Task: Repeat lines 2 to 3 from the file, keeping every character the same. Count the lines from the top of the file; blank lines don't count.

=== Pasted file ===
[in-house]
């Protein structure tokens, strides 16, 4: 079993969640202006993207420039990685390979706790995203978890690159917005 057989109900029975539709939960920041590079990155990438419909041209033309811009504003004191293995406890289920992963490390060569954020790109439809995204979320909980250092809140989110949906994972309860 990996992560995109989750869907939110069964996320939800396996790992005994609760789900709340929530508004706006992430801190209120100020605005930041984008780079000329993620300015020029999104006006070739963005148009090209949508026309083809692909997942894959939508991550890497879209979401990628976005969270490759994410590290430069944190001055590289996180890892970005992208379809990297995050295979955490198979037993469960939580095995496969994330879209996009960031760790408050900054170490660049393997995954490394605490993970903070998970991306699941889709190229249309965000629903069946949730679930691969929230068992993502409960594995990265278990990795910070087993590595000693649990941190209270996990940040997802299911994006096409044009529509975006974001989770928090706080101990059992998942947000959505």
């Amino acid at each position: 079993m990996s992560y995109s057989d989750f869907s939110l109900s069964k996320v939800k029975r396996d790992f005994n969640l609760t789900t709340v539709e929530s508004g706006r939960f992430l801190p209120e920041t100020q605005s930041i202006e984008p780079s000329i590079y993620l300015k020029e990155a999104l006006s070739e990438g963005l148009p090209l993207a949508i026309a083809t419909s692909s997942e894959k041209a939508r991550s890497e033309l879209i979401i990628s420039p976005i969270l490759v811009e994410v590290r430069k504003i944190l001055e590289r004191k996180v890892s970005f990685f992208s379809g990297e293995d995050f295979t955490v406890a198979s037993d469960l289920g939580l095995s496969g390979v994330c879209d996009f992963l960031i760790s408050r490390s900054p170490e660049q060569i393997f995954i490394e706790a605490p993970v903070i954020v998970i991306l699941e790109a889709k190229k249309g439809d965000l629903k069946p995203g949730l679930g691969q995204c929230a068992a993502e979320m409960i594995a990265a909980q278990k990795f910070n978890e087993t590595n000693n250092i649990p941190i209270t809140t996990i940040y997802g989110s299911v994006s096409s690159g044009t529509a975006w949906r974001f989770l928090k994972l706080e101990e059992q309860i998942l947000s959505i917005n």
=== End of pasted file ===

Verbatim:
């Protein structure tokens, strides 16, 4: 079993969640202006993207420039990685390979706790995203978890690159917005 057989109900029975539709939960920041590079990155990438419909041209033309811009504003004191293995406890289920992963490390060569954020790109439809995204979320909980250092809140989110949906994972309860 990996992560995109989750869907939110069964996320939800396996790992005994609760789900709340929530508004706006992430801190209120100020605005930041984008780079000329993620300015020029999104006006070739963005148009090209949508026309083809692909997942894959939508991550890497879209979401990628976005969270490759994410590290430069944190001055590289996180890892970005992208379809990297995050295979955490198979037993469960939580095995496969994330879209996009960031760790408050900054170490660049393997995954490394605490993970903070998970991306699941889709190229249309965000629903069946949730679930691969929230068992993502409960594995990265278990990795910070087993590595000693649990941190209270996990940040997802299911994006096409044009529509975006974001989770928090706080101990059992998942947000959505």
């Amino acid at each position: 079993m990996s992560y995109s057989d989750f869907s939110l109900s069964k996320v939800k029975r396996d790992f005994n969640l609760t789900t709340v539709e929530s508004g706006r939960f992430l801190p209120e920041t100020q605005s930041i202006e984008p780079s000329i590079y993620l300015k020029e990155a999104l006006s070739e990438g963005l148009p090209l993207a949508i026309a083809t419909s692909s997942e894959k041209a939508r991550s890497e033309l879209i979401i990628s420039p976005i969270l490759v811009e994410v590290r430069k504003i944190l001055e590289r004191k996180v890892s970005f990685f992208s379809g990297e293995d995050f295979t955490v406890a198979s037993d469960l289920g939580l095995s496969g390979v994330c879209d996009f992963l960031i760790s408050r490390s900054p170490e660049q060569i393997f995954i490394e706790a605490p993970v903070i954020v998970i991306l699941e790109a889709k190229k249309g439809d965000l629903k069946p995203g949730l679930g691969q995204c929230a068992a993502e979320m409960i594995a990265a909980q278990k990795f910070n978890e087993t590595n000693n250092i649990p941190i209270t809140t996990i940040y997802g989110s299911v994006s096409s690159g044009t529509a975006w949906r974001f989770l928090k994972l706080e101990e059992q309860i998942l947000s959505i917005n």